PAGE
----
Optic Nerve Sheath Diameter as a Bedside Assessment for Elevated Intracranial PressureReport as inadecuate

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Case Reports in Critical Care - Volume 2017 2017, Article ID 3978934, 2 pages - https:-doi.org-10.1155-2017-3978934

Case ReportWestern Health, Gordon Street, Footscray, VIC 3011, Australia

Correspondence should be addressed to Peter Williams

Received 4 January 2017; Accepted 29 March 2017; Published 5 April 2017

Academic Editor: Petros Kopterides

Copyright © 2017 Peter Williams. This is an open access article distributed under the Creative Commons Attribution License, which permits unrestricted use, distribution, and reproduction in any medium, provided the original work is properly cited.


A previously fit and healthy 26-year-old lady with no significant medical history presented with a two-month history of headaches. The headaches were prolonged, generalised, and unusually severe for the patient. Examination revealed papilloedema. The patient’s optic nerve sheath diameter was measured 3 mm posterior to the globe and found to be 7.5 mm. The patient subsequently had computed tomography scan of her brain that showed an optic nerve sheath diameter of 7.56 mm as measured 3 mm posterior to the globe. After an obstructive lesion was ruled out on the computed tomography scan, a lumbar puncture was then performed and cerebrospinal fluid was drained. An ultrasound of the optic nerve sheath diameter was repeated showing a reduced diameter of 5.6 mm. The patient was admitted to the neurology unit and ultimately diagnosed with idiopathic intracranial hypertension. This case report highlights the potential of rapidly identifying elevated intracranial pressure using a noninvasive method.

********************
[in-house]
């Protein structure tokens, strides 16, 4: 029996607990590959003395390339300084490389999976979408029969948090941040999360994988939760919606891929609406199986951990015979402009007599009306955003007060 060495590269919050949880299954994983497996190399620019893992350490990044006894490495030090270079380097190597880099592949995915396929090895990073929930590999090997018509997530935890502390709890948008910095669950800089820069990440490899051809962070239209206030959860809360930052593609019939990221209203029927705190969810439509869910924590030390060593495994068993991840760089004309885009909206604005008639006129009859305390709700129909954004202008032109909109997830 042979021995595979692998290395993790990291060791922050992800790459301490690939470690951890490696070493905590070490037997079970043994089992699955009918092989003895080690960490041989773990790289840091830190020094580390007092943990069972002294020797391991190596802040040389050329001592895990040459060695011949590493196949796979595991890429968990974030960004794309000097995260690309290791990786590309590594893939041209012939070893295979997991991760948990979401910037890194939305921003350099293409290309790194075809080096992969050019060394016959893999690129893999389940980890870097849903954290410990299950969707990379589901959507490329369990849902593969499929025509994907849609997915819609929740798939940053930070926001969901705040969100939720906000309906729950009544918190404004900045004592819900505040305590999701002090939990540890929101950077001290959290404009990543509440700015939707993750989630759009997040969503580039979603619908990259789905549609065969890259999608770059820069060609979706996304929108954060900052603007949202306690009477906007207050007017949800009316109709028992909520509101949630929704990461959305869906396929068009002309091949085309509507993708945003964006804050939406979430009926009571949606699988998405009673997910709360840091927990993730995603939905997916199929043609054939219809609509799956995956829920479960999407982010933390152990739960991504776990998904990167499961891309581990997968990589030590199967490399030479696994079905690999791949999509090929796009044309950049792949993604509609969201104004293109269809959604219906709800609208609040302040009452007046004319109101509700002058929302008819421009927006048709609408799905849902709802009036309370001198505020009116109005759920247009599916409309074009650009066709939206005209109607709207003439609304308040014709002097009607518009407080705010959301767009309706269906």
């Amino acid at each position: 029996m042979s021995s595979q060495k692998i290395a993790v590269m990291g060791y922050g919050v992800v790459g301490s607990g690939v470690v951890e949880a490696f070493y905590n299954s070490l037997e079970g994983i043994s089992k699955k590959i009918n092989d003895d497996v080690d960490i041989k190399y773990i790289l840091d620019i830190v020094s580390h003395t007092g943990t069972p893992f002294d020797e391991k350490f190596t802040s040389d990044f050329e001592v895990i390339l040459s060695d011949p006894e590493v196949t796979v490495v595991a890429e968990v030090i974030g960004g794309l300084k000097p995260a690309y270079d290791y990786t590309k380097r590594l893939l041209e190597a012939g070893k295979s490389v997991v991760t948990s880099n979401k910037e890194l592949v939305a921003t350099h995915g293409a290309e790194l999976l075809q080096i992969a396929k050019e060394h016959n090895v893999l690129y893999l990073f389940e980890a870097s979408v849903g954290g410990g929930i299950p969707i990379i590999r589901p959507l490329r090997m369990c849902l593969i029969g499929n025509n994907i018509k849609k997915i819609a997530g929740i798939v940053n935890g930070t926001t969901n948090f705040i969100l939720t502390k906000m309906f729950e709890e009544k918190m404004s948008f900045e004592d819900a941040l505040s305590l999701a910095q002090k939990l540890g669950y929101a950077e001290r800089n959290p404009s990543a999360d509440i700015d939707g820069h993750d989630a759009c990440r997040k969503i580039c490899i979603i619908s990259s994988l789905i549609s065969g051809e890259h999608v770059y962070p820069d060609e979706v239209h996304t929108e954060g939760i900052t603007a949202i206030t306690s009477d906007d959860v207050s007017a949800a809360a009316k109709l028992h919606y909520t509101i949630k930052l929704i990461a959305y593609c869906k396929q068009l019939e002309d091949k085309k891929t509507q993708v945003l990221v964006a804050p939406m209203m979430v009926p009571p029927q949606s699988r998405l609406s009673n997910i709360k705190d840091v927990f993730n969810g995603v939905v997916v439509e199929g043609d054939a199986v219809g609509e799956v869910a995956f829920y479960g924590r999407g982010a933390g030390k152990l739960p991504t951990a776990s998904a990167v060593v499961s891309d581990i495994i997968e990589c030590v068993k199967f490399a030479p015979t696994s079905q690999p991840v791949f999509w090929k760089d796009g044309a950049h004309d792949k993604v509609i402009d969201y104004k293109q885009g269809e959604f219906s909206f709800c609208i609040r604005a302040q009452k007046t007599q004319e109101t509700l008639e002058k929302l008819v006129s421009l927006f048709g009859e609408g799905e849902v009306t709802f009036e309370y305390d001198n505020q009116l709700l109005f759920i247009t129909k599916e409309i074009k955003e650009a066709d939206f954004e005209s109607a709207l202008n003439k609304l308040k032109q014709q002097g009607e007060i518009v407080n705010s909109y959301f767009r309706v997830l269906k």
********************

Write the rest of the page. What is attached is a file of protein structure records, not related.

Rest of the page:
Author: Peter Williams

Source: https://www.hindawi.com/


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